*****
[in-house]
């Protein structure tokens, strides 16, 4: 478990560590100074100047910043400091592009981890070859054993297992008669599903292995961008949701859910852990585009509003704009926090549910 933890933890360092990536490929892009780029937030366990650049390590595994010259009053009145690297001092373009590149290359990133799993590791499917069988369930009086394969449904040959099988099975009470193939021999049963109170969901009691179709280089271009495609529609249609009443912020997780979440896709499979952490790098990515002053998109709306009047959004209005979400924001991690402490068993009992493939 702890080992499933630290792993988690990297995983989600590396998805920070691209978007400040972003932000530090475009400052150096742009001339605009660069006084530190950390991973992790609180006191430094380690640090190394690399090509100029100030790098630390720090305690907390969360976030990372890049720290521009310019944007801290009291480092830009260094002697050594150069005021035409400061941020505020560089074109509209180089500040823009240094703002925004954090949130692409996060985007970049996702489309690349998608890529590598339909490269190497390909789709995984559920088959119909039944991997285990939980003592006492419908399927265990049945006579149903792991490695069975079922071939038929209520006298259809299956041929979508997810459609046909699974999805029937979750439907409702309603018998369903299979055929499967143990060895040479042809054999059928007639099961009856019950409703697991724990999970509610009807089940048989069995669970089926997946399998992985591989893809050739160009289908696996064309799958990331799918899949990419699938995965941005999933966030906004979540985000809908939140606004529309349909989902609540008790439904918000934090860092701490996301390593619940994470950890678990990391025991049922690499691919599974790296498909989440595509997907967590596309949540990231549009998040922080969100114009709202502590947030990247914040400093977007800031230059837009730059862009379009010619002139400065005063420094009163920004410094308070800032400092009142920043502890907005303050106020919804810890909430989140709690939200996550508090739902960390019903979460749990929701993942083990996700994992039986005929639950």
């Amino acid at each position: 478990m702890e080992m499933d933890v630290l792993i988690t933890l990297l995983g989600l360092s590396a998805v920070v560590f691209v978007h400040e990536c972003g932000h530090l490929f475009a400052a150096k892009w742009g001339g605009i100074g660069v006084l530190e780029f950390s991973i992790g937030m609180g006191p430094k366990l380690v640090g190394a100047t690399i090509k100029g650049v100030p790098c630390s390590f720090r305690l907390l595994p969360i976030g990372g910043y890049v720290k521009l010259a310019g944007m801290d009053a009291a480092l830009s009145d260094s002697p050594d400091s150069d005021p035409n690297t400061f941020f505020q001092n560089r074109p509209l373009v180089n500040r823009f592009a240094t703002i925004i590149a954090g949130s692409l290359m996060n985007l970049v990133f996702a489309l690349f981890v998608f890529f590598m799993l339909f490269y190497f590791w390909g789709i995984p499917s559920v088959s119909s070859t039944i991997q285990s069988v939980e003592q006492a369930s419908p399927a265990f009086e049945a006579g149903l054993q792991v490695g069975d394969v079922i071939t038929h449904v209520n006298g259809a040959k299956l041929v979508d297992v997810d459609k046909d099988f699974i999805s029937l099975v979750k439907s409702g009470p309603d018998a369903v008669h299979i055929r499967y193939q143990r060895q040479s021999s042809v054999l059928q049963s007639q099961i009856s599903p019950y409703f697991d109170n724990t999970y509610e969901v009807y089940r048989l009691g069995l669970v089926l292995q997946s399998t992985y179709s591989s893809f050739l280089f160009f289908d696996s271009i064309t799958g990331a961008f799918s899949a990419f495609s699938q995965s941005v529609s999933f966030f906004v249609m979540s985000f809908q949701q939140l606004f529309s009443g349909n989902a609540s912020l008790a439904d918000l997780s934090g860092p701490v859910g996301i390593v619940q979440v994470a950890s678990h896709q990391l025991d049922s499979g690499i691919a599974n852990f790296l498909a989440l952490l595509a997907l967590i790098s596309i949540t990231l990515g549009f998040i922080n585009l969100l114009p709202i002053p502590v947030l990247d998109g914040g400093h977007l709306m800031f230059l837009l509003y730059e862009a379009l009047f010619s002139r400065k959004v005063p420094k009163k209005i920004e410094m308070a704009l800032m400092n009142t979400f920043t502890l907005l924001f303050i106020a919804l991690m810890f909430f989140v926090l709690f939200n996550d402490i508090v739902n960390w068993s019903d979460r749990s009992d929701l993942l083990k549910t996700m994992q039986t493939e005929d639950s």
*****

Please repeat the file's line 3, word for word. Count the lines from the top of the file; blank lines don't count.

């Amino acid at each position: 478990m702890e080992m499933d933890v630290l792993i988690t933890l990297l995983g989600l360092s590396a998805v920070v560590f691209v978007h400040e990536c972003g932000h530090l490929f475009a400052a150096k892009w742009g001339g605009i100074g660069v006084l530190e780029f950390s991973i992790g937030m609180g006191p430094k366990l380690v640090g190394a100047t690399i090509k100029g650049v100030p790098c630390s390590f720090r305690l907390l595994p969360i976030g990372g910043y890049v720290k521009l010259a310019g944007m801290d009053a009291a480092l830009s009145d260094s002697p050594d400091s150069d005021p035409n690297t400061f941020f505020q001092n560089r074109p509209l373009v180089n500040r823009f592009a240094t703002i925004i590149a954090g949130s692409l290359m996060n985007l970049v990133f996702a489309l690349f981890v998608f890529f590598m799993l339909f490269y190497f590791w390909g789709i995984p499917s559920v088959s119909s070859t039944i991997q285990s069988v939980e003592q006492a369930s419908p399927a265990f009086e049945a006579g149903l054993q792991v490695g069975d394969v079922i071939t038929h449904v209520n006298g259809a040959k299956l041929v979508d297992v997810d459609k046909d099988f699974i999805s029937l099975v979750k439907s409702g009470p309603d018998a369903v008669h299979i055929r499967y193939q143990r060895q040479s021999s042809v054999l059928q049963s007639q099961i009856s599903p019950y409703f697991d109170n724990t999970y509610e969901v009807y089940r048989l009691g069995l669970v089926l292995q997946s399998t992985y179709s591989s893809f050739l280089f160009f289908d696996s271009i064309t799958g990331a961008f799918s899949a990419f495609s699938q995965s941005v529609s999933f966030f906004v249609m979540s985000f809908q949701q939140l606004f529309s009443g349909n989902a609540s912020l008790a439904d918000l997780s934090g860092p701490v859910g996301i390593v619940q979440v994470a950890s678990h896709q990391l025991d049922s499979g690499i691919a599974n852990f790296l498909a989440l952490l595509a997907l967590i790098s596309i949540t990231l990515g549009f998040i922080n585009l969100l114009p709202i002053p502590v947030l990247d998109g914040g400093h977007l709306m800031f230059l837009l509003y730059e862009a379009l009047f010619s002139r400065k959004v005063p420094k009163k209005i920004e410094m308070a704009l800032m400092n009142t979400f920043t502890l907005l924001f303050i106020a919804l991690m810890f909430f989140v926090l709690f939200n996550d402490i508090v739902n960390w068993s019903d979460r749990s009992d929701l993942l083990k549910t996700m994992q039986t493939e005929d639950s």